Business Wire summarized an editorial appearing in the August issue of Stem Cells and Development. The editorial can be found at www.liebert.com. According to the Business Wire summary, the editorial calls into question whether or not stem cells differentiate (form another kind of cell) in the ways previously thought, and whether differentiation has a therapeutic effect. One theory is that the differentiation of stem cells depends upon the decreased or inhibitit expression of proteins, rather than the addition of new proteins. Another is that neural stem cells dampen inflammatory responses on brain and nervous tissue, allowing the existing tissue to heal.
EurekAlert published a press release describing a study also in the September 4 on-line edition of Nature Genetics conducted by Scientists at the European Molecular Biology Laboratory (EMBL) in Heidelberg and the Institute of Biomedical Research of the Parc Científic de Barcelona (IRB-PCB). In the study, researchers examined how stem cells begin to form specialized tissue. They discovered that if the molecules which help a cell to become a particular kind of tissue are in wrong location within the cells, the new cells rapidly develop into tumors. (I-newswire picked this story up a week later.)
The Sydney Morning Herald (dateline 9/3/05) reported that a summit of Australian and Japanese stem cell researchers would be taking place. The summit was prompted by a need for research alliances on both scientific and economic fronts.
Kansas State University issued a press release announcing the formation of the Midwest Institute for Comparative Stem Cell Biology. A copy of the release can be found on releases.usnewswire.com. Researchers will focus on stem cells derived from the umbilical cord.
Ascribe Newswire reported that at a conference in Charlottesville, Virginia on September 10-13, results from 47 different studies on stem cells derieved from adipose tissue (fat) would be presented. Findings will show that fat-derived stem cells can potentially be used to repair or replace damaged tissue.
An adaptation on Science Daily of a press release from University of California, San Francisco reports that UCSF researcher have found that stem cells in the brain may be the primary source of brain tumors. The original press release was dated August 31, 2005, and references a study appearing in the August 25 issue of the New England Journal of Medicine. The cellular origin of brain tumors has been unknown, and the NEJM article reported on research from around the world showing a link between neural stem cells and malignant brain tumors, called gliomas.
A report on pharmaceutical-business-review says that in a study funded by ViaCell and conducted in association with Toronto General Hospital showed that four weeks after stem cells from umbilical cord blood were grafted into patients' hearts, heart function had improved compared to the control group.
A press release on EurekAlert reported that researchers at the University of Pittsbugh have used pluripotent stem cells found in muscles to cure uninary incontinence in laboratory animals. Human trials are beginning in Canada. Other reports on the same study were published on www.sciencedaily.com and news.monstersandcritics.com, both originally from United Press International.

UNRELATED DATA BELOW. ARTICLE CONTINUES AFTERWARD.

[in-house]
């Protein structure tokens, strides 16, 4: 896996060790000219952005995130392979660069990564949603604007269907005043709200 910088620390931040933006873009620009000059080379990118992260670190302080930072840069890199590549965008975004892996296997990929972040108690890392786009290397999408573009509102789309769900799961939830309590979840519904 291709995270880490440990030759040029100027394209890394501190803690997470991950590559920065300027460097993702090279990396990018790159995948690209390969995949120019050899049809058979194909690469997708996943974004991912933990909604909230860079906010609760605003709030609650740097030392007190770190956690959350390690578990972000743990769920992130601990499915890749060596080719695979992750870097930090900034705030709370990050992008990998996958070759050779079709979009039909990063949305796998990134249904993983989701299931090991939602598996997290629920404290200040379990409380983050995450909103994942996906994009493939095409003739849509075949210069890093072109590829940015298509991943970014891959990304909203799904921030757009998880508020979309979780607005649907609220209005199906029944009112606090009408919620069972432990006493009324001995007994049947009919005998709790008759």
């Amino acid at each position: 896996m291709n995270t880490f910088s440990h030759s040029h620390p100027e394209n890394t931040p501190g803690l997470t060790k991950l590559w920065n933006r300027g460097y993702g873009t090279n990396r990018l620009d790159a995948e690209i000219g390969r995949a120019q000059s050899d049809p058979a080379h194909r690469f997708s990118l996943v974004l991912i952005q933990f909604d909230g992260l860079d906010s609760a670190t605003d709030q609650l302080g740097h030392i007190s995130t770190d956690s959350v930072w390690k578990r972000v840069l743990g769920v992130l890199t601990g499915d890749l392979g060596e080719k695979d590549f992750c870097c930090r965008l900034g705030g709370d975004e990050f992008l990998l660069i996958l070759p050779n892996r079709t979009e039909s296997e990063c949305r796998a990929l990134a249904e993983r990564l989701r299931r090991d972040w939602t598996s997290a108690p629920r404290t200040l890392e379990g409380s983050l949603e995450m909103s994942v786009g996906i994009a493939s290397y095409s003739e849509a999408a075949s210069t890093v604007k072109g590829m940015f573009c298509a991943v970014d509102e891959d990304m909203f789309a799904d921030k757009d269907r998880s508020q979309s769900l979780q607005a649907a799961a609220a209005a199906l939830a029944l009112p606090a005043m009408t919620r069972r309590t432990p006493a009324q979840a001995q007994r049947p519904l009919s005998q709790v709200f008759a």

The Register, based in the United Kingdom, reported that the European Union had committed $32 million to research on stem cell tissue engineering technologies. The project's goal is to learn how to build particular tissues (skin, bone, cartilage) in large quantities for medical use. The project leader is Dr. David Williams at the UK Centre for Tissue Engineering. A United Press International article (sourcing the London Mirror) appeared on the same subject on 9/6/05 on the on-line site www.physorg.com.
The PakTribune, based in Pakistan, reported that an article had appeared in Circulation: Journal of the American Heart Association. In the Circulation article, Dr. Richard C. Lee, a researcher at Harvard Brigham and Women's Hospital and Harvard Medical School, and his collegues found that treatment with Vitamin C converted embryonic stem cells to heart cells. Creating heart cells from embryonic cells has been very difficult, and of 880 compunds tested, only 1 worked.
The Pitt News, the newspaper for the University of Pittsburgh, reported that researchers at the University have conducted a study showing that amniotic epithelial cells, or cells from the placenta, had not caused any cancer tumors seven months after being injected into mice. Unlike embryonic stem cells, amniotic epithelial cells cannot reproduce indefinitely. The amniotic cells lack an enzyme called telomerase, which is associated with many cancers. One fear about stem cells is that they may cause cancer after transplantation.
MyDNA.com reported that researchers at Imperial College in London produced lung cells that exchange carbon dioxide for oxygen from embryonic stem cells. The source of the original study was not reported.
A press release from Corethics.org reported on an article appearing in the European Journal of Cardio-Thoracic Surgery Volume 28, Issue 3, September 2005, Pages 461-466. According to the press release, researchers at Stanford University and Hannover Hospital in Germany have found that embryonic stem cells were rejected by patients' bodies after being implanted.
A press release on i-newswire summarized an article published on August 26 in Science. Researchers Kevin Eggan and Douglas Melton of Harvard, along with others, fused adult human fibroblast cells (some taken from pelvic bones) with embryonic cells and found that the fusion cells had the reproductive capabilities of embryonic cells. The eventual goal is to eliminate the embryotic stem cell nucleus and create embryonic cells from human adult cells.